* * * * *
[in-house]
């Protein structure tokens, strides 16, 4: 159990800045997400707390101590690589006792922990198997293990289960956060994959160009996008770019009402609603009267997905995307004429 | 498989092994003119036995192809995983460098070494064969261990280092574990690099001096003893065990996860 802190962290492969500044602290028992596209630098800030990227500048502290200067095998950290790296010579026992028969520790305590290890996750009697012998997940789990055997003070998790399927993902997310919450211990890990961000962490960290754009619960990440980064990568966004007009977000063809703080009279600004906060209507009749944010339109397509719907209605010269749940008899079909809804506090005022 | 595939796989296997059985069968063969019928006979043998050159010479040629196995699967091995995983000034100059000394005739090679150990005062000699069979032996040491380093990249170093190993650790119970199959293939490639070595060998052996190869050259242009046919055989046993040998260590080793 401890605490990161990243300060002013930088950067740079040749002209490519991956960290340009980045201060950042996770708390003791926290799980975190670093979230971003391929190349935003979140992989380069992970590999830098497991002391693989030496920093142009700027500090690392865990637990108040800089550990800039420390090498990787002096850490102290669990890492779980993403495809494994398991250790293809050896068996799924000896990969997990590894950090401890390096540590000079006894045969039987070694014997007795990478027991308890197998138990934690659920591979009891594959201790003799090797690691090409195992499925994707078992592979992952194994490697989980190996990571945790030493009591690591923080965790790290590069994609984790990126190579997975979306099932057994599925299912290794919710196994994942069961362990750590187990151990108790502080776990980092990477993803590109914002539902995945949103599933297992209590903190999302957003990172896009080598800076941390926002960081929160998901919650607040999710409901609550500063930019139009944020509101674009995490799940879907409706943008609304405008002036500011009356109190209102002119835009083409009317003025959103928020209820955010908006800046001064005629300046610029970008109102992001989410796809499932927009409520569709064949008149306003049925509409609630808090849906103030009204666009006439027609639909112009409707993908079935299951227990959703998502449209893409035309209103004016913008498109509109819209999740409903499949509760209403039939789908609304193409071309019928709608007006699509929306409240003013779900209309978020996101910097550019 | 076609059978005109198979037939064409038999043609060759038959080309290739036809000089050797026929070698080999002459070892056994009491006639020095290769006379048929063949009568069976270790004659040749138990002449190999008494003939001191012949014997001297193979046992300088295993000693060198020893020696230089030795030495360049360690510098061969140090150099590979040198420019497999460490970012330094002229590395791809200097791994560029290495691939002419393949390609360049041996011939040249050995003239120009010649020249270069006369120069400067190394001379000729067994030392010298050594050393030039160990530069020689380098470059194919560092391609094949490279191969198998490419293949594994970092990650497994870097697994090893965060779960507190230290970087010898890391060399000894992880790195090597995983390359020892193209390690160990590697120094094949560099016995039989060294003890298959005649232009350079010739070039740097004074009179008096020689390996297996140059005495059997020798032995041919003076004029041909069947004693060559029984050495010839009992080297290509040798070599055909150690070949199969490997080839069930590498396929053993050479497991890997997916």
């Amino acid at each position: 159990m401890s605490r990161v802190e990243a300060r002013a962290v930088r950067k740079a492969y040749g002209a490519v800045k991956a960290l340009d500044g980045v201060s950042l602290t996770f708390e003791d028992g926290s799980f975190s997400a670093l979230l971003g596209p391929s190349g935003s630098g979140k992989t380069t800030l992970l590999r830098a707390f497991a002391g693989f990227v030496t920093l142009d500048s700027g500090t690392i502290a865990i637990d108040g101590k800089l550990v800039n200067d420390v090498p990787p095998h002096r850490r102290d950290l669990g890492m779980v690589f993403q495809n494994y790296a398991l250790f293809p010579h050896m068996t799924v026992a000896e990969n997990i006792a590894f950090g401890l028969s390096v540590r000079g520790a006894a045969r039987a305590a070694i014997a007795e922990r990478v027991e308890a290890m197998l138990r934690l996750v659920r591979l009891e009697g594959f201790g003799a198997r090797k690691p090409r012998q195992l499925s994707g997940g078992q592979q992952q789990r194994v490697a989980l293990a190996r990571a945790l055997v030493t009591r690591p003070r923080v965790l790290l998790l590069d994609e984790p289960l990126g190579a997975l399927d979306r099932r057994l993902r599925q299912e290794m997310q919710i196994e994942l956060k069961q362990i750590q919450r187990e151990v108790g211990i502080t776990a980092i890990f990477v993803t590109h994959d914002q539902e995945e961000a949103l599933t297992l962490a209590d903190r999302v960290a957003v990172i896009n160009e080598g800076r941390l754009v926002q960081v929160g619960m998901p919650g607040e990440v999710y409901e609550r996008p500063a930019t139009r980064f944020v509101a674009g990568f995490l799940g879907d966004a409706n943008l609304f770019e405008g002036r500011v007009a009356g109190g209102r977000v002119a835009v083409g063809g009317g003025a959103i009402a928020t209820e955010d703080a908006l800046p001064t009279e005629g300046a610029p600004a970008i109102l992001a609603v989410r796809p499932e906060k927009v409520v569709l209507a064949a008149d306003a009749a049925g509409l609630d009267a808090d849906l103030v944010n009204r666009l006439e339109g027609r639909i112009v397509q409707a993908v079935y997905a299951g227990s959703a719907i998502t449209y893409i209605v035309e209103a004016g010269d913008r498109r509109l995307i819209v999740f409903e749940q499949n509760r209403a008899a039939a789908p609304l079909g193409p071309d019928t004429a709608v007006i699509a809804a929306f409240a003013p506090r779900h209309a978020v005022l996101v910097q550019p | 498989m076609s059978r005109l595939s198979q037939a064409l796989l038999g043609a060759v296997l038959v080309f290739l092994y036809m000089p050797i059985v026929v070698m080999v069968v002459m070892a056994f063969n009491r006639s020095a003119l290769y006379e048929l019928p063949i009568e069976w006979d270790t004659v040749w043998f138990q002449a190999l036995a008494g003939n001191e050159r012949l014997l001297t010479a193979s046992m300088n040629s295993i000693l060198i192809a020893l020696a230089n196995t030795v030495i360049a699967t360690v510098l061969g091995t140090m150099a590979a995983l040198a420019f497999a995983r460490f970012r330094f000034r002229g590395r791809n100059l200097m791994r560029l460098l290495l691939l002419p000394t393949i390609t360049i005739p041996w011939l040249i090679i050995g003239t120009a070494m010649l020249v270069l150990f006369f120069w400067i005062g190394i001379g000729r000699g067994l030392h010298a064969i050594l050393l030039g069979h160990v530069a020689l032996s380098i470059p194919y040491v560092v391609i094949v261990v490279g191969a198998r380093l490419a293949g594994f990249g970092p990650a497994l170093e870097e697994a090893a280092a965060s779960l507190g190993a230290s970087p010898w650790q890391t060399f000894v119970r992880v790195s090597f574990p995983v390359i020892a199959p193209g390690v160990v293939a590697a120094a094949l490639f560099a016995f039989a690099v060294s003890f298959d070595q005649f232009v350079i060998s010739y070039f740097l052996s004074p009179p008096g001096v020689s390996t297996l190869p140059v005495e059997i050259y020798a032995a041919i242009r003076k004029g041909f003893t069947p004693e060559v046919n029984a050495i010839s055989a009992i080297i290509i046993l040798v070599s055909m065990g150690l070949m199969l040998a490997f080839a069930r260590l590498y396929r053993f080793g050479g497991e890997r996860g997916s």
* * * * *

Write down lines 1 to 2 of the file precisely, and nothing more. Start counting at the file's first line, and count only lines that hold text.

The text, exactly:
[in-house]
């Protein structure tokens, strides 16, 4: 159990800045997400707390101590690589006792922990198997293990289960956060994959160009996008770019009402609603009267997905995307004429 | 498989092994003119036995192809995983460098070494064969261990280092574990690099001096003893065990996860 802190962290492969500044602290028992596209630098800030990227500048502290200067095998950290790296010579026992028969520790305590290890996750009697012998997940789990055997003070998790399927993902997310919450211990890990961000962490960290754009619960990440980064990568966004007009977000063809703080009279600004906060209507009749944010339109397509719907209605010269749940008899079909809804506090005022 | 595939796989296997059985069968063969019928006979043998050159010479040629196995699967091995995983000034100059000394005739090679150990005062000699069979032996040491380093990249170093190993650790119970199959293939490639070595060998052996190869050259242009046919055989046993040998260590080793 401890605490990161990243300060002013930088950067740079040749002209490519991956960290340009980045201060950042996770708390003791926290799980975190670093979230971003391929190349935003979140992989380069992970590999830098497991002391693989030496920093142009700027500090690392865990637990108040800089550990800039420390090498990787002096850490102290669990890492779980993403495809494994398991250790293809050896068996799924000896990969997990590894950090401890390096540590000079006894045969039987070694014997007795990478027991308890197998138990934690659920591979009891594959201790003799090797690691090409195992499925994707078992592979992952194994490697989980190996990571945790030493009591690591923080965790790290590069994609984790990126190579997975979306099932057994599925299912290794919710196994994942069961362990750590187990151990108790502080776990980092990477993803590109914002539902995945949103599933297992209590903190999302957003990172896009080598800076941390926002960081929160998901919650607040999710409901609550500063930019139009944020509101674009995490799940879907409706943008609304405008002036500011009356109190209102002119835009083409009317003025959103928020209820955010908006800046001064005629300046610029970008109102992001989410796809499932927009409520569709064949008149306003049925509409609630808090849906103030009204666009006439027609639909112009409707993908079935299951227990959703998502449209893409035309209103004016913008498109509109819209999740409903499949509760209403039939789908609304193409071309019928709608007006699509929306409240003013779900209309978020996101910097550019 | 076609059978005109198979037939064409038999043609060759038959080309290739036809000089050797026929070698080999002459070892056994009491006639020095290769006379048929063949009568069976270790004659040749138990002449190999008494003939001191012949014997001297193979046992300088295993000693060198020893020696230089030795030495360049360690510098061969140090150099590979040198420019497999460490970012330094002229590395791809200097791994560029290495691939002419393949390609360049041996011939040249050995003239120009010649020249270069006369120069400067190394001379000729067994030392010298050594050393030039160990530069020689380098470059194919560092391609094949490279191969198998490419293949594994970092990650497994870097697994090893965060779960507190230290970087010898890391060399000894992880790195090597995983390359020892193209390690160990590697120094094949560099016995039989060294003890298959005649232009350079010739070039740097004074009179008096020689390996297996140059005495059997020798032995041919003076004029041909069947004693060559029984050495010839009992080297290509040798070599055909150690070949199969490997080839069930590498396929053993050479497991890997997916």